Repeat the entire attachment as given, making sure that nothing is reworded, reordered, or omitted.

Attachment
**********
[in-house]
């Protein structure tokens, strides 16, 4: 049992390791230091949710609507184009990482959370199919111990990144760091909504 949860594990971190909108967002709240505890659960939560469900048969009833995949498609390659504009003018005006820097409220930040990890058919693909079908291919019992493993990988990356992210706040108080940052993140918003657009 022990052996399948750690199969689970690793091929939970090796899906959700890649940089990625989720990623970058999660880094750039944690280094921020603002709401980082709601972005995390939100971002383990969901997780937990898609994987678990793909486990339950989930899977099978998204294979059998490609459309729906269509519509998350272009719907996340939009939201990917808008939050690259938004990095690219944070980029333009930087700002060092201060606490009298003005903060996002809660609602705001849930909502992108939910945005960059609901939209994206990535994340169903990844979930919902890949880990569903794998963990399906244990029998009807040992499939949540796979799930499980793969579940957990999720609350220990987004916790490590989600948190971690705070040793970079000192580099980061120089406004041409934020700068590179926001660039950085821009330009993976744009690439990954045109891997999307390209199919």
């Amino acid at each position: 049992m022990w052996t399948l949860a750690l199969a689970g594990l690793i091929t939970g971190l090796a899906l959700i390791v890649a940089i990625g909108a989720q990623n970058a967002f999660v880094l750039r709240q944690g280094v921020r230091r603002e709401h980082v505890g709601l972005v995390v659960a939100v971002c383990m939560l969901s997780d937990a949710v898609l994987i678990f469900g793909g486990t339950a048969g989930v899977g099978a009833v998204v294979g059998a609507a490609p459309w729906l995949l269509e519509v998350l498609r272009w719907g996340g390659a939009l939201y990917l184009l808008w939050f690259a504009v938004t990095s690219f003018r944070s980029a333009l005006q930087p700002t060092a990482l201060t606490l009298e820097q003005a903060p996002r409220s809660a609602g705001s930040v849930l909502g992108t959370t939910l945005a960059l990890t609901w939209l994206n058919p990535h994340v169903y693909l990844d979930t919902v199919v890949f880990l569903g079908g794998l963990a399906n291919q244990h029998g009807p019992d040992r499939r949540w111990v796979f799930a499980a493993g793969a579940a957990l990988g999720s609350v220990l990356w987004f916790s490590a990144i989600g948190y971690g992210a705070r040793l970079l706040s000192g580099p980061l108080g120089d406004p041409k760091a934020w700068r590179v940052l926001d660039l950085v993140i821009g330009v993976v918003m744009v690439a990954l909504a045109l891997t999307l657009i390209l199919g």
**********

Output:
[in-house]
């Protein structure tokens, strides 16, 4: 049992390791230091949710609507184009990482959370199919111990990144760091909504 949860594990971190909108967002709240505890659960939560469900048969009833995949498609390659504009003018005006820097409220930040990890058919693909079908291919019992493993990988990356992210706040108080940052993140918003657009 022990052996399948750690199969689970690793091929939970090796899906959700890649940089990625989720990623970058999660880094750039944690280094921020603002709401980082709601972005995390939100971002383990969901997780937990898609994987678990793909486990339950989930899977099978998204294979059998490609459309729906269509519509998350272009719907996340939009939201990917808008939050690259938004990095690219944070980029333009930087700002060092201060606490009298003005903060996002809660609602705001849930909502992108939910945005960059609901939209994206990535994340169903990844979930919902890949880990569903794998963990399906244990029998009807040992499939949540796979799930499980793969579940957990999720609350220990987004916790490590989600948190971690705070040793970079000192580099980061120089406004041409934020700068590179926001660039950085821009330009993976744009690439990954045109891997999307390209199919």
């Amino acid at each position: 049992m022990w052996t399948l949860a750690l199969a689970g594990l690793i091929t939970g971190l090796a899906l959700i390791v890649a940089i990625g909108a989720q990623n970058a967002f999660v880094l750039r709240q944690g280094v921020r230091r603002e709401h980082v505890g709601l972005v995390v659960a939100v971002c383990m939560l969901s997780d937990a949710v898609l994987i678990f469900g793909g486990t339950a048969g989930v899977g099978a009833v998204v294979g059998a609507a490609p459309w729906l995949l269509e519509v998350l498609r272009w719907g996340g390659a939009l939201y990917l184009l808008w939050f690259a504009v938004t990095s690219f003018r944070s980029a333009l005006q930087p700002t060092a990482l201060t606490l009298e820097q003005a903060p996002r409220s809660a609602g705001s930040v849930l909502g992108t959370t939910l945005a960059l990890t609901w939209l994206n058919p990535h994340v169903y693909l990844d979930t919902v199919v890949f880990l569903g079908g794998l963990a399906n291919q244990h029998g009807p019992d040992r499939r949540w111990v796979f799930a499980a493993g793969a579940a957990l990988g999720s609350v220990l990356w987004f916790s490590a990144i989600g948190y971690g992210a705070r040793l970079l706040s000192g580099p980061l108080g120089d406004p041409k760091a934020w700068r590179v940052l926001d660039l950085v993140i821009g330009v993976v918003m744009v690439a990954l909504a045109l891997t999307l657009i390209l199919g």